How to add 5.5 petabytes and get banned from Costco during a hard drive crisis

“We buy lots and lots of hard drives . . . . [They] are the single biggest cost in the entire company.”

Those are the words of Backblaze Founder and CEO Gleb Budman, whose company offers unlimited cloud backup for just $5 a month, and fills 50TB worth of new storage a day in its custom-built, open source pod architecture. So one might imagine the cloud storage startup was pretty upset when flooding in Thailand caused a global shortage on internal hard drives last year.

Gleb Budman

“Literally overnight,” Budman told me, “… all the places we would go to get drives said, ‘Sorry, we don’t have any drives.'”

People assumed it was just a blip, and while Backblaze watched cautiously in the beginning, it figured it had enough hard drives stockpiled to make it through. However, when months passed and the situation only got worse — some suppliers were offering 3TB drives that used to cost $129 for around $600 — Backblaze knew it had to act. If the company didn’t want to change its pricing model or throttle users’ capacity, something had to give.

“That’s an absolute, just last, last, last resort,” Budman said.

It’s good to be a startup

Sometimes, it’s nice to have the flexibility of a startup. Rather than jack up prices or lower its revenue guidance, Backblaze just kept going about its business. Well, publicly, at least — behind the scenes, the company was working like crazy farming hard drives from the only places it could still get them at a reasonable price.

Its solution was to eschew the internal hard drives generally put inside servers and buy up the external hard drives sold for consumer backup at stores such as Best Buy, Fry’s and Costco. They fit nicely into Backblaze’s storage pods once removed from their protective enclosures, and the best part was that the 3TB drives Backblaze requires only cost around $169 apiece even during the height of the shortage. The company that builds Backblaze’s pods was even willing to “shuck” the drives for a couple bucks apiece, saving Backblaze a lot of manual labor in order to make its newfound source of capacity production-ready.

And then it happened: The shopping carts Backblaze was initially filling up gave way to two-hard-drives-per-person limits, which meant the company had to scramble. Keep in mind, adding 50TB a day means getting your hands on at least 14 new drives per day.¬†In the end, Budman tells me, its ingenuity meant Backblaze was able to procure about 1,800 3TB hard drives — or about 5.5 petabytes worth of capacity — in the three months it was actively farming them.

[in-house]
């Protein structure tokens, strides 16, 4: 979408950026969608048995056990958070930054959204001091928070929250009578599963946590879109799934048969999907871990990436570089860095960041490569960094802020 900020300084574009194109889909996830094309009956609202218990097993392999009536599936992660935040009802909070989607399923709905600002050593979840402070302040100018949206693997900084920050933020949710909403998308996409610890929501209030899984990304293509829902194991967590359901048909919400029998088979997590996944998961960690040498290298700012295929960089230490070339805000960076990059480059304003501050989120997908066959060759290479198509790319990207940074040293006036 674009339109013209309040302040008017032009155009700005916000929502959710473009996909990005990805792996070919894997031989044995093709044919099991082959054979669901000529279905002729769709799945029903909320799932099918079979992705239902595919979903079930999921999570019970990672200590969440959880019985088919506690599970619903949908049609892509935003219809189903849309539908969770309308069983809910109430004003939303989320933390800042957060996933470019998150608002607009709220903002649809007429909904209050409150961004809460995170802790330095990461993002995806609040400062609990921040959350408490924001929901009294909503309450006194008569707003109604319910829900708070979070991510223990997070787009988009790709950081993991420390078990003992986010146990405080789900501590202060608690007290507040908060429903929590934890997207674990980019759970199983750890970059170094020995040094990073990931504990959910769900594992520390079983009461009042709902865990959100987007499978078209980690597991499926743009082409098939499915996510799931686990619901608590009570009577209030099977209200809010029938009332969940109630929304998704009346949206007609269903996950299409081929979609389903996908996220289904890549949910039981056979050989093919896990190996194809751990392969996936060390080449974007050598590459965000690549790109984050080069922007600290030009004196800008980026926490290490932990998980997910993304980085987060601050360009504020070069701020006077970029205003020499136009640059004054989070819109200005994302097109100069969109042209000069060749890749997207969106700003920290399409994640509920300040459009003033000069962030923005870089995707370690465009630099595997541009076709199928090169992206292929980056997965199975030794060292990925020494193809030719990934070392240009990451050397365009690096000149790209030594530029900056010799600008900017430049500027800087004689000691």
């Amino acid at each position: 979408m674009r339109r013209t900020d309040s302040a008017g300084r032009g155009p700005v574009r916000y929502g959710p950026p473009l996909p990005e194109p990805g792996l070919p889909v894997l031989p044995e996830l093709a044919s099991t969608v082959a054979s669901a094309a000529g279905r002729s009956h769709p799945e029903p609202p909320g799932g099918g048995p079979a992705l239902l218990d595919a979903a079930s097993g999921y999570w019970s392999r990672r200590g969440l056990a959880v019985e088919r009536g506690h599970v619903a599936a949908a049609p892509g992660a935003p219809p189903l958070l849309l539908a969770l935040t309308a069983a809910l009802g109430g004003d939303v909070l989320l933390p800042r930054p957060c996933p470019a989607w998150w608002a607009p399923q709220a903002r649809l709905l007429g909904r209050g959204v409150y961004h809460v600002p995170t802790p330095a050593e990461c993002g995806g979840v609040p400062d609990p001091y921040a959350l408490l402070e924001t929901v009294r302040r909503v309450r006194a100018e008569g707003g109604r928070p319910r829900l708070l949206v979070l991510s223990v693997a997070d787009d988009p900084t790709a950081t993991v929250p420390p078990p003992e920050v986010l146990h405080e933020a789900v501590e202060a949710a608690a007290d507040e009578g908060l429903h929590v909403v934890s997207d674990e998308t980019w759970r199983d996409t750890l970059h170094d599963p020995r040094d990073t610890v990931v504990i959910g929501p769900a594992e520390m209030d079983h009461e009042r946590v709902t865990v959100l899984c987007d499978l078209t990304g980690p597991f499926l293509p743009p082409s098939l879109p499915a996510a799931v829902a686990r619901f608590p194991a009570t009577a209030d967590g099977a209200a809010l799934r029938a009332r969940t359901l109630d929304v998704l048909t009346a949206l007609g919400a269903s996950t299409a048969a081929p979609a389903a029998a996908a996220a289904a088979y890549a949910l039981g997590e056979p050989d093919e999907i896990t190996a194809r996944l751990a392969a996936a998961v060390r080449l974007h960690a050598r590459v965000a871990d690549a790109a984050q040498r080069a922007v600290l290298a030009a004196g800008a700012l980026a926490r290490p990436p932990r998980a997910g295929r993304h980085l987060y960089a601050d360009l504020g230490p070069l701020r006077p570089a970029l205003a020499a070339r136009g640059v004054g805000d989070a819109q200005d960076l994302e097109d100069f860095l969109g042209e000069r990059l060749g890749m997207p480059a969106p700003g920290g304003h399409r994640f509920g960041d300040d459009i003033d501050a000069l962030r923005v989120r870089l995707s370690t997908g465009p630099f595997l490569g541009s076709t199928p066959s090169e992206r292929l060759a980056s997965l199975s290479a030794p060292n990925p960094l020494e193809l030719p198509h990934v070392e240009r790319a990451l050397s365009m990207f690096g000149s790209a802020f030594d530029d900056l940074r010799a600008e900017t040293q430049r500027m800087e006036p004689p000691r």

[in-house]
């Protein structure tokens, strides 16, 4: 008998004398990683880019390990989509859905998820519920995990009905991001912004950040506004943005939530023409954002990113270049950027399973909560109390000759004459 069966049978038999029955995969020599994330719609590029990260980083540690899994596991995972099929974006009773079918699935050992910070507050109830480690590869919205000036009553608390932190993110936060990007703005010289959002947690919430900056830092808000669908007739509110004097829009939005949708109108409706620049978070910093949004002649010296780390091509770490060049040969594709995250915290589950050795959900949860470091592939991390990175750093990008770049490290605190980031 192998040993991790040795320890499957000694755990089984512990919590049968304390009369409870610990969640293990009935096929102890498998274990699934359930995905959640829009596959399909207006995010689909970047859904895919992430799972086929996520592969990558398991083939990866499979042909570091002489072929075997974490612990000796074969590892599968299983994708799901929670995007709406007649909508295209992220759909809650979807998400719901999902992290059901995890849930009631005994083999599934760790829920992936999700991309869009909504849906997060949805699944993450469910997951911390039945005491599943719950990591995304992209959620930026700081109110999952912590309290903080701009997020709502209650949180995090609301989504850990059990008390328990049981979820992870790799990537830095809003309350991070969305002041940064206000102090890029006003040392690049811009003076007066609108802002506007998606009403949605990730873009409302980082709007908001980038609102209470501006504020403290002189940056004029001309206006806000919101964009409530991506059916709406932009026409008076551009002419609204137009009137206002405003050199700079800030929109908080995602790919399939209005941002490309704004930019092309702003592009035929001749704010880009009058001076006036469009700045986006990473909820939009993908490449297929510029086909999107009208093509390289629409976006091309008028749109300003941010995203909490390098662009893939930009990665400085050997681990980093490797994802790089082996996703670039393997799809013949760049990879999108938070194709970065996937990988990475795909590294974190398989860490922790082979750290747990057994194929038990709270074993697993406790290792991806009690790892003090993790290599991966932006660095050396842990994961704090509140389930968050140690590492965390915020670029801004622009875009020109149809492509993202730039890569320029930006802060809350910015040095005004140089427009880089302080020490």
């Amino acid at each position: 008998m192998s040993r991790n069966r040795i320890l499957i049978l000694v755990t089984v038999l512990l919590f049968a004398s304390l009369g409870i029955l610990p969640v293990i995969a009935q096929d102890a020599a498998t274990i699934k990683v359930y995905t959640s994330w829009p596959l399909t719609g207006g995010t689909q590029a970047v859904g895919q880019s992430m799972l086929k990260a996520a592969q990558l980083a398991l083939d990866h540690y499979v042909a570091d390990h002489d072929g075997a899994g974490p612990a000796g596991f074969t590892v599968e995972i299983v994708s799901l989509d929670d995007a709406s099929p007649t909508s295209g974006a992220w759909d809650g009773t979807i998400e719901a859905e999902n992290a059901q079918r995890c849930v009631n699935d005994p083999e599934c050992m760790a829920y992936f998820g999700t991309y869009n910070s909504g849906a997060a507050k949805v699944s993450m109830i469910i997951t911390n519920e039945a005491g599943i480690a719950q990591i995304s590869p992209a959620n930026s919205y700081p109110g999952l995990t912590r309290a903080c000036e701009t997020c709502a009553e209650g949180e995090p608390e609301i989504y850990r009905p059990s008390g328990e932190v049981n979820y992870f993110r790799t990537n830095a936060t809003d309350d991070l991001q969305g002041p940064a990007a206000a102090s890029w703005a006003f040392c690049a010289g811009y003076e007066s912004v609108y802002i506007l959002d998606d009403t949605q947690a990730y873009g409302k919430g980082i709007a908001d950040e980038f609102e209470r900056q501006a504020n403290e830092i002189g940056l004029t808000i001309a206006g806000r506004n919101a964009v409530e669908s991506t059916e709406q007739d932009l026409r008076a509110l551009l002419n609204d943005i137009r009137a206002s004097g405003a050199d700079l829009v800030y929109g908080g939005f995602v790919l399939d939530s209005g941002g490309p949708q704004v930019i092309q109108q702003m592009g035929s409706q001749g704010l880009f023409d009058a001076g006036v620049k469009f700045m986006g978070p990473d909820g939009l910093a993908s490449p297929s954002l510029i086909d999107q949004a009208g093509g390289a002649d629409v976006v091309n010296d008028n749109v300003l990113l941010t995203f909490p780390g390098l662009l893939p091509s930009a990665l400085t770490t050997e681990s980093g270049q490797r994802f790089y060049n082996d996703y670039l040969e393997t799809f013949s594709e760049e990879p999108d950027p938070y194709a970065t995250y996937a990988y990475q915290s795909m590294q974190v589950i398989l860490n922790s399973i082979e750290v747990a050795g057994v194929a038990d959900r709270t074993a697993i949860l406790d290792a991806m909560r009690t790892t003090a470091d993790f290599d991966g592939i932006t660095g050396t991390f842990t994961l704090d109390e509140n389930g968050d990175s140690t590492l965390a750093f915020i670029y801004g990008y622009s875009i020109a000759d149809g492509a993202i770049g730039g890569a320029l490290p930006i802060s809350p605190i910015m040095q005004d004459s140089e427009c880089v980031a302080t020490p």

Backblaze details much the process in a Tuesday-morning blog post, including the hijinks that followed as the company got creative trying to figure out ways around the new hard drive limits. Maps were drawn, employees were cut off from purchasing hard drives at Costco — both in-person throughout Silicon Valley and online (despite some great efforts to avoid detection, such as paying for hard drives online using gift cards) — and friends and family across the country were conscripted into a hard-drive-buying army.

A chart of local stores and employee purchases

What doesn’t kill you …

Budman said the shortage should have taught everyone a valuable lesson that hard drives aren’t commodities that will always be available at commodity prices, so you need to take advantage of low prices when you can. In fact, Budman said, one of the reasons he resisted venture capital initially was to help stave off the mindset that money from VCs is easy and companies don’t need to spend wisely.

It appears the strategy worked. Backblaze closed a $5 million funding round in July 2012, but it hasn’t abandoned its hard-drive-farming ways. Internal hard drive prices have stabilized, but even today if prices on external drives drop to less than those of internal drives (after factoring in the voided warranty and the cost to shuck them), Backblaze will snatch them up.

But it’s nothing like the glory days in late 2011 and early 2012. Here’s a video of Backblaze employee friend and NextPunch founder Vladik Rikhter telling his story of playing cat-and-mouse with Costco’s e-commerce system and ending up with “a Kia’s worth of drives” in his entryway.